Yesterday I went on another ‘visit’ with Bishop Alan Hopes - who’s stalking who is as yet unclear!
This time we were at Whittington Hospital in North London. Bishop Alan met with the Board of Trustees before celebrating Mass in the hospital’s chapel. The Mass included a special blessing of the new Tabernacle and was attended by around thirty people, including staff, a few patients, volunteers and local people who had heard the Bishop would be presiding.
Fr Mark Smith, who is the full time chaplain to Whittington hospital, invited everyone to stay for a buffet lunch that had been put on in honour of the Bishop’s visit. Over a plate of picnic food I chatted to Fr Mark about his day to day responsibilities at the hospital and how he manages to stay so positive when a lot of the time he is ministering to people who are terminally ill. It is clear that Fr Mark is sustained by his faith, which motivates him to comfort the sick and lonely every day.
Bishop Alan and I then accompanied Fr Mark, Fr Peter Scott (who co-ordinates all the healthcare chaplains for the diocese) and Sr Aideen on their daily ward rounds. Fr Mark and Sr Aideen visit the intensive care unit every day but take it in turns to visit other wards, along with the Anglican chaplain. The Bishop seemed to have taken on celebrity status in the hospital and people’s faces visibly lit up on seeing him. He spoke with junior doctors, ward sisters and volunteers, congratulating them on their hard work as well as speaking with patients, many of whom were emotionally overwhelmed by the genuine interest he took in their suffering.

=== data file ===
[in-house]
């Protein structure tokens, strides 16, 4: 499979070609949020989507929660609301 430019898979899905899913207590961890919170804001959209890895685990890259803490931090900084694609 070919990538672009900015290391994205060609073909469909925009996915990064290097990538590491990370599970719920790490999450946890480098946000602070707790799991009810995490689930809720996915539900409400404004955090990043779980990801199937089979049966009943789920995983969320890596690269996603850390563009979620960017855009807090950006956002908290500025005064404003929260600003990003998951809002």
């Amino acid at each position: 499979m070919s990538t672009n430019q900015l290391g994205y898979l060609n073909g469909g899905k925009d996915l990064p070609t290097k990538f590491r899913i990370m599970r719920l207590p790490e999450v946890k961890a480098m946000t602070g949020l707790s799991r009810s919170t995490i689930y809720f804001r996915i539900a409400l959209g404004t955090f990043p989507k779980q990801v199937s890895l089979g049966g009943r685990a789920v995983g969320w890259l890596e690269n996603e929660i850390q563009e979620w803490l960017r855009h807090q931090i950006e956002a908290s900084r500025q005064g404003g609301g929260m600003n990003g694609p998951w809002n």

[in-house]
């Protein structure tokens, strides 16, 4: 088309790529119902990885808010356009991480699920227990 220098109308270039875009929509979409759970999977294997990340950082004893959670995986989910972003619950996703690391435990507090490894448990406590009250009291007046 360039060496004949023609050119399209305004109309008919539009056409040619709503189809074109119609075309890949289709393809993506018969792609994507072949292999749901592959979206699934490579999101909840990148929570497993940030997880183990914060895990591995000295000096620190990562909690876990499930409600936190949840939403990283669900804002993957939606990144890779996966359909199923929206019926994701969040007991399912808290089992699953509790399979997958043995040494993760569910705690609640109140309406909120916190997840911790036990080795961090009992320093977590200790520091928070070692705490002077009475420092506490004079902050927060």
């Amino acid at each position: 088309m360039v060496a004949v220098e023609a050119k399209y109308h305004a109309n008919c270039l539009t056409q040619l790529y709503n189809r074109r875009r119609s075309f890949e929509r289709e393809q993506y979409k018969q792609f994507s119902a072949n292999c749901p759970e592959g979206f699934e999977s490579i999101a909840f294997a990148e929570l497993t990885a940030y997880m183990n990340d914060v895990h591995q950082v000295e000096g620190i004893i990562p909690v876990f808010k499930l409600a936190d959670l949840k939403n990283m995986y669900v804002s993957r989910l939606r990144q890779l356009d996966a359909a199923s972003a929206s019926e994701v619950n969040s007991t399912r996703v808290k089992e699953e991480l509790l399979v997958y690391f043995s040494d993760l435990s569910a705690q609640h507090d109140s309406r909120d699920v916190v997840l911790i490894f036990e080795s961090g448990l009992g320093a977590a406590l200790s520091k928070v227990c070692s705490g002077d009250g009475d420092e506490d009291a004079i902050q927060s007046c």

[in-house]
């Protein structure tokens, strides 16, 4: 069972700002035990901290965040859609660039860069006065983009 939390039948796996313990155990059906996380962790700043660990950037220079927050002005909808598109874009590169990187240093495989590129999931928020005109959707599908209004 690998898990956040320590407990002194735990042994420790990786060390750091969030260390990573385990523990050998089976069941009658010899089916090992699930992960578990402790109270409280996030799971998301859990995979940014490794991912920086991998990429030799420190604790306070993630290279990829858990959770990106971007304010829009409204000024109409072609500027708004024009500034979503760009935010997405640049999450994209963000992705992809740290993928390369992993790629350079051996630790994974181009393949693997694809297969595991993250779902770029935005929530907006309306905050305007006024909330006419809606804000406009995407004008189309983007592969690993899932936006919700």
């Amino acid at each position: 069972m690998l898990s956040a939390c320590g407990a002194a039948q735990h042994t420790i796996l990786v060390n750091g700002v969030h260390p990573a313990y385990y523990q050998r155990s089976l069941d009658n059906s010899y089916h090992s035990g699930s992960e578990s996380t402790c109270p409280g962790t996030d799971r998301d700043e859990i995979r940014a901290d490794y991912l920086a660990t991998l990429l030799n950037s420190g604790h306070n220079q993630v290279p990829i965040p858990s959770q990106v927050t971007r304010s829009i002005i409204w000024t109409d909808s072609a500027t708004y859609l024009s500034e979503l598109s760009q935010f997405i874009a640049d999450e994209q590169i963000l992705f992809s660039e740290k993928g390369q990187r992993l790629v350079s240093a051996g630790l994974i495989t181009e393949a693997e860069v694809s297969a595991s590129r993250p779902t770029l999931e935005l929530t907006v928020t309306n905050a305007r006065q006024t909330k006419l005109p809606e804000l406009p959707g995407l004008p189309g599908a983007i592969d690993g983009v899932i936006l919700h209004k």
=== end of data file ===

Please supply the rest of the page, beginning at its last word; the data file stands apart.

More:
|Fr Mark with patient Michael, Bishop Alan, Sr Aideen and Fr Peter|
The hospital had a wonderfully festive feel to it, with fierce competition between the staff to win the ‘best dressed ward’ prize of a box of biscuits and bottle of Champagne. Fr Mark, Fr Peter and Sr Aideen are obviously very highly respected and well liked around the hospital, but told me of the difficulty in having a purposeful presence on the wards whilst not getting in the way of the staff.
Hospital chaplains, they said, have worked hard to improve the image of priests on the wards over the last ten or twenty years as people use to be quite fearful of them – assuming someone was about to pass away. Now, however, people recognise the priest as someone there to offer pastoral care, to have a friendly chat with or confide in.
On the drive back to Archbishop’s House, Bishop Alan said that the visit had left him energised – a feeling that I’m sure was shared by everyone who met him throughout the afternoon. I feel very privileged to witness the churches faith in action and to have experienced its positive effects.